# Lexicographic and colexicographic order

Lexicographic (Lex) and colexicographic (CoLex) order are probably the most important ways to order tuples in mathematics.

Lex order is that of a dictionary.

CoLex order is obtained by reflecting all tuples, applying Lex order, and reflecting the tuples again.

CoLex can also be obtained from Lex by reflecting all tuples and then reversing the order, or vice versa.

Lex order is more intuitive for most people.

CoLex order is more practical when the *finite sets of tuples* to be ordered shall be generalized to *infinite sets of sequences*. CoLex can be extended to natural numbers in a way that Lex cannot. Each *r*-subset of N has a finite rank under CoLex, whereas this is not the case under Lex. For example, ordering sets of natural numbers of size 3 by Lex, {2,3,4} comes after *all* sets whose lowest element is 1, which are infintely many.

Both orderings can be reversed, so there are actually four different orderings.

They can also be reflected (see **here**), but that's not a different ordering of the set of tuples, but just a certain ordering written in a different way.

When the set of tuples contains all reflections, each reflected order is equal to some of the four others (see **below**).

## Combinations[edit]

The sequence of the *k*-subsets of in CoLex order

is the beginning of the infinite sequence of *k*-subsets of in CoLex order.

This corresponds to the increasing sequence A014311 = 7,11,13,14,19,21...

In the file on the left it can be seen that the blue patterns are horizontally reflected.

However, this is not the case in the file on the right, which shows only some of the subsets.

Combinations with repetition |
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The triangle on the right shows 2-subsets of the integers.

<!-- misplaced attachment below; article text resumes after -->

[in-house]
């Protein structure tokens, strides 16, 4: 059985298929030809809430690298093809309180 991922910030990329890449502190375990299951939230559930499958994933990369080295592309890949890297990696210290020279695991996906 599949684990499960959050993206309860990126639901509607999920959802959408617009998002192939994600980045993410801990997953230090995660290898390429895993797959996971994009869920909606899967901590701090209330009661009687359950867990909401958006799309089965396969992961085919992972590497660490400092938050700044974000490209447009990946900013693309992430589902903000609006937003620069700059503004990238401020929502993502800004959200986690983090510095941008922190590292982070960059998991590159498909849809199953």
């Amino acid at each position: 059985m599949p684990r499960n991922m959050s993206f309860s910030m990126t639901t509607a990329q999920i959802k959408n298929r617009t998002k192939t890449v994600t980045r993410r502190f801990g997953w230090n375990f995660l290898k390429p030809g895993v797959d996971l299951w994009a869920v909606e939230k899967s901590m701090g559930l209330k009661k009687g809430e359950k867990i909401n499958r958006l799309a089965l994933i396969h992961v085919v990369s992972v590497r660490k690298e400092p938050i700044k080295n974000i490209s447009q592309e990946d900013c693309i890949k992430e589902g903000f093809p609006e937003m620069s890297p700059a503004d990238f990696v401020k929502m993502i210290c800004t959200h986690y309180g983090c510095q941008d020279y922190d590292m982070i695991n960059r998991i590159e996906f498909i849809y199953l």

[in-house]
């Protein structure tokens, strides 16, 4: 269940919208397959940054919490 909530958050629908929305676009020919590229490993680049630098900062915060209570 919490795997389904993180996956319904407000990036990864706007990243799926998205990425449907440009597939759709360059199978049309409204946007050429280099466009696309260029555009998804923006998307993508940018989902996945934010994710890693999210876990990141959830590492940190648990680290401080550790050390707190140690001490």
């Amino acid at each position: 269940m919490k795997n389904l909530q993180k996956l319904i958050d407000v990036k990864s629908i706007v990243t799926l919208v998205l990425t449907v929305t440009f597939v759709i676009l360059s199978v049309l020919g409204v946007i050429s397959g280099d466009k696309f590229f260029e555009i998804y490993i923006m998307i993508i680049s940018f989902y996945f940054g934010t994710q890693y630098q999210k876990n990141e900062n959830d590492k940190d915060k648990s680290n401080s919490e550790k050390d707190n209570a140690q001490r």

This corresponds to the sequence A018900 as a square array.

The sequence of numbers (3,5,6,9,10,12...) corresponds to the CoLex ordering of 2-subsets:

1 2 1 3 2 3 1 4 2 4 3 4 1 5 2 5 3 5 4 5 1 6 2 6 3 6 4 6 5 6 1 7 2 7 3 7 4 7 5 7 6 7 1 8 2 8 3 8 4 8 5 8 6 8 7 8

## Permutations[edit]

Finite sets of permutations are often shown in lex order, but rev colex order has the advantage that it can be used to order an infinite number of permutations.

This above all means the finitary symmetric group on , which is the union of all finite symmetric groups, and thus contains each finitary permutation of .

Its *n*-th element (counted from 0) is found in row *n* of A055089.

This makes it possible to assign a number to a permutation that is only given in cycle notation, whithout seeing it as a permutation of a particular number of elements.

The reverse colex rank is its left inversion count interpreted as a (little-endian) factorial number.

The reverse colex order of the permutations corresponds to the colex order of these left inversion counts, as seen in the following illustrations.

Reflections are redundant |
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## Partitions[edit]

Infinite orderings of integer partitions and set partitions can be defined using CoLex ordering.

Partitions of a 5-set | |
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The rows of the binary matrices are in CoLex order. (The white fields are 0s, colored fields are 1s. | |

## Walsh functions[edit]

The rows of binary Walsh matrices in Lex and CoLex order give symmetric matrices.

For normal Walsh matrices (with 1 and −1 instead of 0 and 1) RevLex and RevCoLex would give this result.

## Subsets[edit]

The following Python code shows the 16 subsets of the set {a,b,c,d} in lexicographic order.

The second part shows that Lex order is the same as binary CoLex order, when the subsets themselves are reversed.

```
>>> asc = ['', 'a', 'b', 'ab', 'c', 'ac', 'bc', 'abc', 'd', 'ad', 'bd', 'abd', 'cd', 'acd', 'bcd', 'abcd']
>>> sorted(asc)
['', 'a', 'ab', 'abc', 'abcd', 'abd', 'ac', 'acd', 'ad', 'b', 'bc', 'bcd', 'bd', 'c', 'cd', 'd']
>>> desc = ['', 'a', 'b', 'ba', 'c', 'ca', 'cb', 'cba', 'd', 'da', 'db', 'dba', 'dc', 'dca', 'dcb', 'dcba']
>>> print desc == sorted(desc)
True
```

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